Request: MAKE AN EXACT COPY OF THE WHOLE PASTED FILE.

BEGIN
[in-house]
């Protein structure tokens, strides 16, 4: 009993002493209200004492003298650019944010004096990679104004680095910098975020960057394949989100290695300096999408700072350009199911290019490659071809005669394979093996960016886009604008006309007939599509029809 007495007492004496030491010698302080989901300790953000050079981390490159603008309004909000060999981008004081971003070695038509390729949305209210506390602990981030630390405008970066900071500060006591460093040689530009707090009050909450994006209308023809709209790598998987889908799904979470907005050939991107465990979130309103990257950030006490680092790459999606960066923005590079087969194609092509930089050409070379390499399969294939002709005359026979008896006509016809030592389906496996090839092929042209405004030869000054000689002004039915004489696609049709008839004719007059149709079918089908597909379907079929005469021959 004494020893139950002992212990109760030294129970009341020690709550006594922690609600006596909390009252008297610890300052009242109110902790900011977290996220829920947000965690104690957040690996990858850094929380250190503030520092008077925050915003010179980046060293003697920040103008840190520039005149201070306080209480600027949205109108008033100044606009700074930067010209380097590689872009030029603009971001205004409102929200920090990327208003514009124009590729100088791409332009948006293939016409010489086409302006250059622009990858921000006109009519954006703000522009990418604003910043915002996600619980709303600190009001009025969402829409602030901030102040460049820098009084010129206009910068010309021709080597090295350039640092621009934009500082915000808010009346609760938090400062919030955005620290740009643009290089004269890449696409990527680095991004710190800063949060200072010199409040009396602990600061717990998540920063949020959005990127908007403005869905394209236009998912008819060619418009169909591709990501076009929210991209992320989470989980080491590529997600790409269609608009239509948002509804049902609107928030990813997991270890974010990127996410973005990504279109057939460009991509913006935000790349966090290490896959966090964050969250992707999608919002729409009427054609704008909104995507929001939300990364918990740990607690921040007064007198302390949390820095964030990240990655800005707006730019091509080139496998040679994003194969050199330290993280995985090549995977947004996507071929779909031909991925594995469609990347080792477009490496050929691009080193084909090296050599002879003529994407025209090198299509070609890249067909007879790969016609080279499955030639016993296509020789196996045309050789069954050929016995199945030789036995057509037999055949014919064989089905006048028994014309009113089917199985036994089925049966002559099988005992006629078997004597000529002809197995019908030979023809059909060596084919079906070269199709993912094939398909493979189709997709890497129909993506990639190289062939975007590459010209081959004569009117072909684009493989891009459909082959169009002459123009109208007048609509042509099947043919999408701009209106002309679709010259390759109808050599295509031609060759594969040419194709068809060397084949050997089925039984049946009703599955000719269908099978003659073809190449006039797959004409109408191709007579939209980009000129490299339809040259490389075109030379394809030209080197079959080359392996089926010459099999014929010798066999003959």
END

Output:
[in-house]
């Protein structure tokens, strides 16, 4: 009993002493209200004492003298650019944010004096990679104004680095910098975020960057394949989100290695300096999408700072350009199911290019490659071809005669394979093996960016886009604008006309007939599509029809 007495007492004496030491010698302080989901300790953000050079981390490159603008309004909000060999981008004081971003070695038509390729949305209210506390602990981030630390405008970066900071500060006591460093040689530009707090009050909450994006209308023809709209790598998987889908799904979470907005050939991107465990979130309103990257950030006490680092790459999606960066923005590079087969194609092509930089050409070379390499399969294939002709005359026979008896006509016809030592389906496996090839092929042209405004030869000054000689002004039915004489696609049709008839004719007059149709079918089908597909379907079929005469021959 004494020893139950002992212990109760030294129970009341020690709550006594922690609600006596909390009252008297610890300052009242109110902790900011977290996220829920947000965690104690957040690996990858850094929380250190503030520092008077925050915003010179980046060293003697920040103008840190520039005149201070306080209480600027949205109108008033100044606009700074930067010209380097590689872009030029603009971001205004409102929200920090990327208003514009124009590729100088791409332009948006293939016409010489086409302006250059622009990858921000006109009519954006703000522009990418604003910043915002996600619980709303600190009001009025969402829409602030901030102040460049820098009084010129206009910068010309021709080597090295350039640092621009934009500082915000808010009346609760938090400062919030955005620290740009643009290089004269890449696409990527680095991004710190800063949060200072010199409040009396602990600061717990998540920063949020959005990127908007403005869905394209236009998912008819060619418009169909591709990501076009929210991209992320989470989980080491590529997600790409269609608009239509948002509804049902609107928030990813997991270890974010990127996410973005990504279109057939460009991509913006935000790349966090290490896959966090964050969250992707999608919002729409009427054609704008909104995507929001939300990364918990740990607690921040007064007198302390949390820095964030990240990655800005707006730019091509080139496998040679994003194969050199330290993280995985090549995977947004996507071929779909031909991925594995469609990347080792477009490496050929691009080193084909090296050599002879003529994407025209090198299509070609890249067909007879790969016609080279499955030639016993296509020789196996045309050789069954050929016995199945030789036995057509037999055949014919064989089905006048028994014309009113089917199985036994089925049966002559099988005992006629078997004597000529002809197995019908030979023809059909060596084919079906070269199709993912094939398909493979189709997709890497129909993506990639190289062939975007590459010209081959004569009117072909684009493989891009459909082959169009002459123009109208007048609509042509099947043919999408701009209106002309679709010259390759109808050599295509031609060759594969040419194709068809060397084949050997089925039984049946009703599955000719269908099978003659073809190449006039797959004409109408191709007579939209980009000129490299339809040259490389075109030379394809030209080197079959080359392996089926010459099999014929010798066999003959």